The Enchantress of Florence

Salman Rushdie is an author I approached with some caution. I had this idea that he would be too difficult, too heavy, too ideologically encumbered for my taste. All that business about the fatwa I didn’t really understand; it existed for me in cartoon version only, Salman Rushdie, Lord Lucan and Elvis together in a room with the blinds drawn, playing cards. Then a friend read The Enchantress of Florence and described it to me in a way that made it sound interesting, intriguing even. I bought a copy and it sat on the shelf for several years, during which I never quite felt mentally energetic enough to tackle it. Salman Rushdie, you know? With all that intellectual baggage about religion and philosophy and history. I would look at it and pick up some crime fiction instead.

I’m not quite sure what made the difference this summer. I’m in a mood to experiment, I think, and I’ve got José Saramago and Maria Vargos Llosa lined up next. In any case, when I began The Enchantress of Florence I realised that, of course, I had been foolish to burden the name of Rushdie with such tedious expectations. Just about any writer who makes a real name for him or herself does so on the back of having entertained the majority of their readers. Rushdie is exuberantly verbose, he is a writer of infinite digressions and tangents, his stories are as rich as a black forest gateau and thick with ideas, but every step of the way in this long and complicated book, he kept me entertained.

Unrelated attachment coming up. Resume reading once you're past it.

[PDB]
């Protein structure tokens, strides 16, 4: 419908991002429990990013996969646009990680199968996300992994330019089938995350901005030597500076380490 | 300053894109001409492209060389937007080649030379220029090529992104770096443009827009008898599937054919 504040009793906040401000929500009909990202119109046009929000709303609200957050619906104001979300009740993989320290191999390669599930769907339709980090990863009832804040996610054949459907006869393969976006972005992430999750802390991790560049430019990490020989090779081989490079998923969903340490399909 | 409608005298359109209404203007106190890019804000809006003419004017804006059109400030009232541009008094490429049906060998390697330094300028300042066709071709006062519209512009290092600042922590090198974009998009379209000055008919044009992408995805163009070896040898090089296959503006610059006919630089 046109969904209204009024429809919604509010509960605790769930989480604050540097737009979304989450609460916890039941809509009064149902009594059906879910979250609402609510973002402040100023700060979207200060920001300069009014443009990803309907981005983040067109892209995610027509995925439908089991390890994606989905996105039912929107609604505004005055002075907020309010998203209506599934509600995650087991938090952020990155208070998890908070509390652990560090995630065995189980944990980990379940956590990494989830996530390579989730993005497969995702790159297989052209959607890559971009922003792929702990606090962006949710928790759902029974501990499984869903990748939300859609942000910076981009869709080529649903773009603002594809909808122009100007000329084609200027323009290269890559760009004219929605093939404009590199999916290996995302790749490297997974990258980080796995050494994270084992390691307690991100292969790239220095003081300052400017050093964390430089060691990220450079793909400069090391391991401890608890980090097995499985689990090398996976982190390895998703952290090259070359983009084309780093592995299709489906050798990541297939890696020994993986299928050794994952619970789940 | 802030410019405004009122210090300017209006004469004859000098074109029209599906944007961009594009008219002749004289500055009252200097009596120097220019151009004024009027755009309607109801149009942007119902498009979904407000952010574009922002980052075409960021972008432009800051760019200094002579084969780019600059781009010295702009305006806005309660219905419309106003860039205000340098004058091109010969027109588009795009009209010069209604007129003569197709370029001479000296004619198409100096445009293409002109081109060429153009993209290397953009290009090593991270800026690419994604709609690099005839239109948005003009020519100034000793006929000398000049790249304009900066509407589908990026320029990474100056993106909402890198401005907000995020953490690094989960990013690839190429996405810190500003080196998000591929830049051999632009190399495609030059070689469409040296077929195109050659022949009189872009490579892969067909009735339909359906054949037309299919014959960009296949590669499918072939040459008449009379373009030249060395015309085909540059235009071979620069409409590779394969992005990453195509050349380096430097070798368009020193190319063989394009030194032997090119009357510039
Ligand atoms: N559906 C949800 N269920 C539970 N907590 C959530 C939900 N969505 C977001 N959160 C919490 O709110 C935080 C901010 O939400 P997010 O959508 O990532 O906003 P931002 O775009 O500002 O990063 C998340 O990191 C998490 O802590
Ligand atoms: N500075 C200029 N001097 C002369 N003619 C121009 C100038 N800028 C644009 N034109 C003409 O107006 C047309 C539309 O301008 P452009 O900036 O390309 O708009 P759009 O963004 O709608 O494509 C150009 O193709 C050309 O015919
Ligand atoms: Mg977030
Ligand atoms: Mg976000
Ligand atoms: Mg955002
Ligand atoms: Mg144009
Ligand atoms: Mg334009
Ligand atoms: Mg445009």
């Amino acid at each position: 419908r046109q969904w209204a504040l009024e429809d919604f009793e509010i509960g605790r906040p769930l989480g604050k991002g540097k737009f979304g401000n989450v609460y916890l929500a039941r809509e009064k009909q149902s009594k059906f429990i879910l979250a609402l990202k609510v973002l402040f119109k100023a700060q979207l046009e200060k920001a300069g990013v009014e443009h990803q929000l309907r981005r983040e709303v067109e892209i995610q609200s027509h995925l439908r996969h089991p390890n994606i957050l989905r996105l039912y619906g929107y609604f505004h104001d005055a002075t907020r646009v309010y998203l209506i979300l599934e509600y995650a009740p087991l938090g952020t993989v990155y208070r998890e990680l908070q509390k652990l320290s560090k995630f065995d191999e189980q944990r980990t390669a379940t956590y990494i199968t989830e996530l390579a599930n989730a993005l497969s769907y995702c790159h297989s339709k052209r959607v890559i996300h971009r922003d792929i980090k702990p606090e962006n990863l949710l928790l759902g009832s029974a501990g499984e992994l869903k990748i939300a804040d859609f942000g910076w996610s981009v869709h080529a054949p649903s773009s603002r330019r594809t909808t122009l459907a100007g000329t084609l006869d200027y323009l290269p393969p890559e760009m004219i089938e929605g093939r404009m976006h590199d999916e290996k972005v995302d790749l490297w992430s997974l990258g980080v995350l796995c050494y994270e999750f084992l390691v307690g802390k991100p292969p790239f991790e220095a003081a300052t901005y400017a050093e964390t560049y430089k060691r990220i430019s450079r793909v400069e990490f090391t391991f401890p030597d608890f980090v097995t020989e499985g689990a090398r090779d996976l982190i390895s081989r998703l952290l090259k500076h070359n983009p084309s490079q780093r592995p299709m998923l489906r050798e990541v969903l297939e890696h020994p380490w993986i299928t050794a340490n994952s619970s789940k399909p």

The Enchantress of Florence is a novel in which East and West collide at the end of the 16th century. The catalyst for this is a ‘tall, yellow-haired young European traveller’, a man in a coat of many colours with an outrageous secret to tell to one man alone, the Grand Mughal, the Emperor Akbar ruling over his splendid and sumptuous court in Fatehpur Sikri. The claim he wishes to make is that he is the Emperor’s long-lost uncle. An unlikely-seeming tale, but how that relation of parentage came about is bound up in the long oral narrative he now embarks upon, revolving around a lost princess, Qara Koz, or ‘Lady Black Eyes’, a descendent of Genghis Khan and the Mughal’s great-aunt. Qara Koz is a woman with a taste for adventure and for conquering heroes; in an era of endless wars and invasions she has kept herself safe and cherished by ensnaring the greatest warriors, partly by her beauty, but partly also by her magic. She is one side of the ancestry the storyteller from Florence has to impart to the Emperor Akbar, whilst the other side concerns three young friends, Antonino Argalia, Niccolò ‘il Machia’ and Ago Vespucci, callous youths growing up in the Italy of the Medicis when the narrative begins, their disparate fates will all have an impact on both history at large and the personal history the European traveller has to recount.

There are distinct shades of the Hundred and One Arabian Nights here, which make a perfect context for Rushdie’s magic realism. In the era of this novel, superstition was as influential over people’s minds as religion, anything unexplained was experienced as numinous, and the distance from which the modern reader looks back inevitably imparts a joyous varnish of legend and myth. There are some exquisite concepts in this novel, for example, the living statue who appears in Italy, a slave girl from an Ottoman harem who has been turned into a ‘memory palace’. This is Rushdie’s sumptuous version of the singing telegram, a beautiful woman whose entire memory has been colonised by her master, and who recites, inhumanly, a vast and complicated story. Then, once it is finished and her own memory returns to her, the trauma she has endured is so overwhelming that she throws herself out of a window to her death. The person she tells the story to will, over the course of the narrative, reveal himself to be the author, Machiavelli, and in this way Rushdie links the fantastic with the historical, using each to enhance and magnify the impact of the other.